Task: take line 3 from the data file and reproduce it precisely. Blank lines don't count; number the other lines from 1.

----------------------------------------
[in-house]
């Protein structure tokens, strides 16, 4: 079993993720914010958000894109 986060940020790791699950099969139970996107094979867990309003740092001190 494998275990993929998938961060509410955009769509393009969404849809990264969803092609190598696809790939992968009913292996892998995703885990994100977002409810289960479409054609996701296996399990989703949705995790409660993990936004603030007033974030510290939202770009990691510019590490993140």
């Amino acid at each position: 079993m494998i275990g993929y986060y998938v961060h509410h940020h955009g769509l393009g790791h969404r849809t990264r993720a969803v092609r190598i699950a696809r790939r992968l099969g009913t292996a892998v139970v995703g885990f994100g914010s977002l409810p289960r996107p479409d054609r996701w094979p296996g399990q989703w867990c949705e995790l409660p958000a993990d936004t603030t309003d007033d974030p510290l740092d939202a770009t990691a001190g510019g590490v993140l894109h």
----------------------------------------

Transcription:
């Amino acid at each position: 079993m494998i275990g993929y986060y998938v961060h509410h940020h955009g769509l393009g790791h969404r849809t990264r993720a969803v092609r190598i699950a696809r790939r992968l099969g009913t292996a892998v139970v995703g885990f994100g914010s977002l409810p289960r996107p479409d054609r996701w094979p296996g399990q989703w867990c949705e995790l409660p958000a993990d936004t603030t309003d007033d974030p510290l740092d939202a770009t990691a001190g510019g590490v993140l894109h």